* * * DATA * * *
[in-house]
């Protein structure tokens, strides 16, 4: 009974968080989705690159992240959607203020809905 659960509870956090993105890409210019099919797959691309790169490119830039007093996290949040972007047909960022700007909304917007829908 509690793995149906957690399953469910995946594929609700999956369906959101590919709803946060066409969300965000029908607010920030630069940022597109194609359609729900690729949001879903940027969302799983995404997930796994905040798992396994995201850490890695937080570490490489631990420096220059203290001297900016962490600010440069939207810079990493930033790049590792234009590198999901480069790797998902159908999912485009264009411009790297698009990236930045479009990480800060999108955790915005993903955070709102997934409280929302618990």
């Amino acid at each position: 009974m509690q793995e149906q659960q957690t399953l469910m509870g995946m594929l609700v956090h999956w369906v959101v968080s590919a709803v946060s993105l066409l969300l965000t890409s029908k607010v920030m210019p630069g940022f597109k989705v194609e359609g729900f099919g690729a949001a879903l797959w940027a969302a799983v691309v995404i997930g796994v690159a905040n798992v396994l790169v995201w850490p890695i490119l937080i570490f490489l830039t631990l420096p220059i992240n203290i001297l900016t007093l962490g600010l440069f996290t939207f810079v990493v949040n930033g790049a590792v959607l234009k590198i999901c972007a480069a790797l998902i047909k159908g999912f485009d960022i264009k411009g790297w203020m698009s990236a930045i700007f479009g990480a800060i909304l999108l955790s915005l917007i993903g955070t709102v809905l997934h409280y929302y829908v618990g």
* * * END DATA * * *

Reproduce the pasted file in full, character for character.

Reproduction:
[in-house]
């Protein structure tokens, strides 16, 4: 009974968080989705690159992240959607203020809905 659960509870956090993105890409210019099919797959691309790169490119830039007093996290949040972007047909960022700007909304917007829908 509690793995149906957690399953469910995946594929609700999956369906959101590919709803946060066409969300965000029908607010920030630069940022597109194609359609729900690729949001879903940027969302799983995404997930796994905040798992396994995201850490890695937080570490490489631990420096220059203290001297900016962490600010440069939207810079990493930033790049590792234009590198999901480069790797998902159908999912485009264009411009790297698009990236930045479009990480800060999108955790915005993903955070709102997934409280929302618990």
């Amino acid at each position: 009974m509690q793995e149906q659960q957690t399953l469910m509870g995946m594929l609700v956090h999956w369906v959101v968080s590919a709803v946060s993105l066409l969300l965000t890409s029908k607010v920030m210019p630069g940022f597109k989705v194609e359609g729900f099919g690729a949001a879903l797959w940027a969302a799983v691309v995404i997930g796994v690159a905040n798992v396994l790169v995201w850490p890695i490119l937080i570490f490489l830039t631990l420096p220059i992240n203290i001297l900016t007093l962490g600010l440069f996290t939207f810079v990493v949040n930033g790049a590792v959607l234009k590198i999901c972007a480069a790797l998902i047909k159908g999912f485009d960022i264009k411009g790297w203020m698009s990236a930045i700007f479009g990480a800060i909304l999108l955790s915005l917007i993903g955070t709102v809905l997934h409280y929302y829908v618990g």